When I left the US to travel the world, I didn’t even know about Moldova as a country. When I finally made it there as a way-stop between Romania and Ukraine, I could only wonder why I waited so long to visit.
Chisinau, the capital of Moldova, has a surprising level of modernization, mixed in with a tragic story of ruin and decay. The center of town has a beautiful cathedral in a large park surrounded by wide boulevards, governmental buildings and a fancy mall. Modern stores line the streets, and restaurants serve just about everything – displaying menus the size of phone books.
There are dozens of parks throughout the city, all of which are full of locals during the summer. Stephen the Great Central Park regularly has festivals and concerts, while Valea Morilor Park has a large lake and beach area for sunbathers.
While many modern buildings exist throughout the city, several of them are already falling into decay. Perhaps the most prominent building is the Presidency of the Republic of Moldova, which was abandoned several years ago, and then banned from entry when it was being vandalized. Other large hotels and restaurants are gutted ruins, while others are slowly being reclaimed and renovated.
Shopping in Moldova is a lot of fun, as the prices are some of the cheapest I’ve seen anywhere in my travels. Large street markets are inside and outside the city, where you can find just about anything, and a whole lot of it, for practically nothing. Similarly, other services are very cheap. Fancy dinners were rarely more than $5, and a full salon package with shampoo and haircut was also $5.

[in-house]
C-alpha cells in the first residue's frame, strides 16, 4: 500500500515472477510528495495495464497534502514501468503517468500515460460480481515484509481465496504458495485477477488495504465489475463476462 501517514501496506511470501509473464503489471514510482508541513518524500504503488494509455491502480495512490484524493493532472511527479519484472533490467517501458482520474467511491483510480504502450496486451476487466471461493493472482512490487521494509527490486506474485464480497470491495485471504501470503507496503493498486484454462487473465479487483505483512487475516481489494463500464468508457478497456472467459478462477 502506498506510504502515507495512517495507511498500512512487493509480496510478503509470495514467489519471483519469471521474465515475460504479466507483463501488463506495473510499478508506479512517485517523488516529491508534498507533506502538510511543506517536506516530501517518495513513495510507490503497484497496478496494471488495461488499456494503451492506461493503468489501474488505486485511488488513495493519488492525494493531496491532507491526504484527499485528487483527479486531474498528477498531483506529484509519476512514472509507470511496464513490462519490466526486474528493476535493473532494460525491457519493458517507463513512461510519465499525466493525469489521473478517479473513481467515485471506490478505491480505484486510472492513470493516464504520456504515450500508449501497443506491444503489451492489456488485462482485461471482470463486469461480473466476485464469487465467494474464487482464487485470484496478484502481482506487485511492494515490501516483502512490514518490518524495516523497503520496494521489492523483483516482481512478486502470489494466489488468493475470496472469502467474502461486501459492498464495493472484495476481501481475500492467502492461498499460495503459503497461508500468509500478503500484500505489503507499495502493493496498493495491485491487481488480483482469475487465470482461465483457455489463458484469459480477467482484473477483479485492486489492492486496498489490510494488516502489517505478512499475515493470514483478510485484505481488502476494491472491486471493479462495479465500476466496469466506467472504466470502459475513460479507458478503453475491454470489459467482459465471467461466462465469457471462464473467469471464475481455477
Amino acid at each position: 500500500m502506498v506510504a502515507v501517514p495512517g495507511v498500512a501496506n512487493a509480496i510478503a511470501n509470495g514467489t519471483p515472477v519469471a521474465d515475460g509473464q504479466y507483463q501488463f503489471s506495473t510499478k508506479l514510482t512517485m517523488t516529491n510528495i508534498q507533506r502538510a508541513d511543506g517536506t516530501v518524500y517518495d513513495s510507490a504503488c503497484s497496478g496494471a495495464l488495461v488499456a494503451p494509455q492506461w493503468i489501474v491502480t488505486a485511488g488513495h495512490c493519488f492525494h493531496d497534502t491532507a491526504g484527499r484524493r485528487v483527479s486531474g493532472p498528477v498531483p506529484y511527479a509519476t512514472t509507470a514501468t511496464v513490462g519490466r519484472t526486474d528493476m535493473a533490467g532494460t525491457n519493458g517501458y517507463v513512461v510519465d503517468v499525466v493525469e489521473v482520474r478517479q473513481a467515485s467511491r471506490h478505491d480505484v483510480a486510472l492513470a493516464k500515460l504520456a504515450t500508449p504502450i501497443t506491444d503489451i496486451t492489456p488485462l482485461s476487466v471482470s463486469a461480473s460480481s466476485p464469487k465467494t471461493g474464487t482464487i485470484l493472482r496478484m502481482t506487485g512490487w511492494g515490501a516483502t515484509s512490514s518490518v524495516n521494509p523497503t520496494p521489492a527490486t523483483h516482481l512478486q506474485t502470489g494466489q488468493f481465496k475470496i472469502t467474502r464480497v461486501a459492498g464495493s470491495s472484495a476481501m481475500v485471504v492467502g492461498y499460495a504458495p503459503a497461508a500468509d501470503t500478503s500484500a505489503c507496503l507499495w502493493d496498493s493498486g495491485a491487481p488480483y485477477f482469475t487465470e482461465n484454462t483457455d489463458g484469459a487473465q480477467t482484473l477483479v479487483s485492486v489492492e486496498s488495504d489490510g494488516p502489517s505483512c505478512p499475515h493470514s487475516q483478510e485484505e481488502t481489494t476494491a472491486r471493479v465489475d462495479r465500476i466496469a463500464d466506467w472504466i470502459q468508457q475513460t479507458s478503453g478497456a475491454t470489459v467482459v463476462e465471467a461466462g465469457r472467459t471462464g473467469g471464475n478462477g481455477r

Perhaps my favorite part about Moldova was the internet. There was a large selection of nice cafes in town serving artisan roast coffees with good air conditioning and healthy food options. Moldova is actually listed as the second-fastest country in Europe for internet speeds, after Romania, but I personally found it to be even faster. Downloading a full HD movie took only a couple minutes, and uploading a thousand photos took less than an hour – a fraction of what it would have been in many other countries.
The one attraction I didn’t make it to, which I thoroughly regret, is the largest wine cellar in the world. Mileștii Mici stretches a massive 130 miles and has nearly two million (2,000,000) bottles of wine. A drive down the cellar in a jeep is an all-day affair, with a delicious wine tasting at the end. Just another reason I’ll have to get back to Moldova.
Oh, and you pronounce Chisinau as kiss, uh, no – with the emphasis on “kiss.” Just say it quickly.